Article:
Deep sequential games

Alpha-beta pruning


Alpha-beta pruning

We can use pruning to reduce the number of nodes we search.

Alpha-beta pruning is a method for pruning. For each node we maintain two values:

  • Alpha. The lower bound on the maximum value of the children.

  • Beta. The upper bound on the minimum value of the children.

Consider a player node with a score of \(2\), which has a neighbour. This neighbour has a

We can know for sure we don’t need to explore some paths. for example consider the mini player. there is a node we know the minimax value of a node is 2, and there is a neighbour with one child with a value of 3, then

like DFS, but keep track of:

  • alpha (largest value for max across viewed children)

  • initialise to \(+/-\infty \)

  • initialise to \(\infty \)

Propagate \(\alpha \) and \(\beta \) down during search. prune where \(\alpha \ge \beta \)

Update \(\alpha \) and \(\beta \) by propagating upwards.

Only update alpha on max nodes, beta on min node

Ordering matters. if it’s worst, then no pruning. want an ordering with lots of pruning p can: p + do shallow nodes p + order node so best are done first p + domain knowledge heuristics (chess: capture, threaten, forward, backwards)

In practice can get time down to \(O(b^\frac{m}{2})\).

Use heuristic. deep blue uses \(6000\)

Late Move Reductions (LMR)


If the tree is explored in an efficient order alpha-beta pruning is more effective.

Partial evaluations


Identifying heuristics

Monte-Carlo Tree Search


In search tree, each node has wins/total.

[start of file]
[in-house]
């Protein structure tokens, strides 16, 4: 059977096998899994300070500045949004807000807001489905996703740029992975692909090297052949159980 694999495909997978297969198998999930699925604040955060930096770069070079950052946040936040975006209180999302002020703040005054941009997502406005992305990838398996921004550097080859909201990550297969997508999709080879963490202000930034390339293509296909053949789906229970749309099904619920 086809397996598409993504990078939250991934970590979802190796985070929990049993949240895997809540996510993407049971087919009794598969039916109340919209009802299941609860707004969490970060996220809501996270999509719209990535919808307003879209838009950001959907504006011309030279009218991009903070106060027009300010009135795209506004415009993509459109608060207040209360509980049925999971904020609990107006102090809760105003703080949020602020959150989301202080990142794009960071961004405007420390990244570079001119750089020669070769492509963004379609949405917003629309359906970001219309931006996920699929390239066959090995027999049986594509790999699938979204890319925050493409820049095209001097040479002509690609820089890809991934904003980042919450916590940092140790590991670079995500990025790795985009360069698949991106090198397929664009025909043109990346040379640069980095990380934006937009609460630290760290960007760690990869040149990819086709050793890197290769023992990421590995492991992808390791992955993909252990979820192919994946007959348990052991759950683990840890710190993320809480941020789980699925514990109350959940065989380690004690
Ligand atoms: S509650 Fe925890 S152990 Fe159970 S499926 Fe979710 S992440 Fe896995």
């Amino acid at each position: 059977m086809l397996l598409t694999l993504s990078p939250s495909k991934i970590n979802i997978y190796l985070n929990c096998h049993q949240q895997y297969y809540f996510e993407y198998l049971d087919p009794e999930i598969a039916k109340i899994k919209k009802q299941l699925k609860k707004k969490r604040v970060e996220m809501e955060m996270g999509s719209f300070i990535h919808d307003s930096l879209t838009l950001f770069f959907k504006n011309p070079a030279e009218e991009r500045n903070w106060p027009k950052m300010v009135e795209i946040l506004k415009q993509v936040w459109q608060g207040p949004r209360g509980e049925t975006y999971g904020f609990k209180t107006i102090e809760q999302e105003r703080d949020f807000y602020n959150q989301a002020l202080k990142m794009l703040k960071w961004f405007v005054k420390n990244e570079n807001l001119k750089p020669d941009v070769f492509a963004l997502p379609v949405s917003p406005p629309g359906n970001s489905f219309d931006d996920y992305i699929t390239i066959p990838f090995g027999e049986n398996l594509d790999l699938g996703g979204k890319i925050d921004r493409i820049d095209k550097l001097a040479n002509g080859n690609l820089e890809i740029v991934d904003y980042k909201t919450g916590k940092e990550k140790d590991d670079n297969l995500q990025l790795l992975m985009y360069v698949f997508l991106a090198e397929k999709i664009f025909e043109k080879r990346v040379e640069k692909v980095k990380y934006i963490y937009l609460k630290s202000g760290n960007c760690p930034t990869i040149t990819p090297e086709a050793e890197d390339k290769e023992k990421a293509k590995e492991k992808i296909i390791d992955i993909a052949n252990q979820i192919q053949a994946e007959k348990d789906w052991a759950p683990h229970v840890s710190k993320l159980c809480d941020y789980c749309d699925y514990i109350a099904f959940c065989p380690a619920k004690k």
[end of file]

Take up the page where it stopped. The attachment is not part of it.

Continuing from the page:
So start with just root in 0/0.


  • Start at root

  • Take n choices to arrive at node which has not been explored (or until w/l state)

  • play randomly from there

  • Back prob up (eg if win, then 1/1 for path back to root, or 0/1 if loss)

Wins/simulation count

So deterministic when choosing paths, up until play randomly.

Upper Confidence bound 1 applied to Trees (UCT)


Way to choose paths

\(\dfrac{w}{n}+c\sqrt {\dfrac{\ln N}{n}}\)

\(w\) is number of wins from node chosen

\(n\) is number of simulations from node chosen

\(N\) is number of simulations that have happened this many layers in

Defining board games

A board is described by:

  • The layout of the board

  • Whose turn it is

  • Move history

These can be represented as nodes the root node being the start of the game, and each branch being a move taken.

The number of possible nodes can quickly become very large, as in chess and go.

Training with reinforcement learning

Reinforcement learning for combinatorial games


Processing visual observations using neural networks


We can use CNNs.

The output can be the values for each action.

Experience replay and catastrophic interference

Training with supervised learning

eg human chess games




Games are different to search. In a search algorithm we are looking for a sequence of actions. In a game we are looking for a reaction function. Unlike in seach, there are other players.

We can use iterative deepening search.


The search space can be too big to look through all the nodes.

Rather than look for win states, we evaluate a non-terminal state using heuristics.

Stochastic games

Can use expectminimax

For max node, return highest expectminimax of children

For min node —

For chance node, average of children weightted

Minimax: two players, max min

Max goes first, maximises results. min minimises results

A node’s minimax value is the best outcome against best player.

To find optimal strategy, depth first search of game tree.

Propagate minimax values up tree as terminal nodes are discovered

If a state is terminal, its value is utility of state

If a state is max node, highest value of children

If a state is min node, lowest value of children

Minimax is optimal, complete (for finite trees)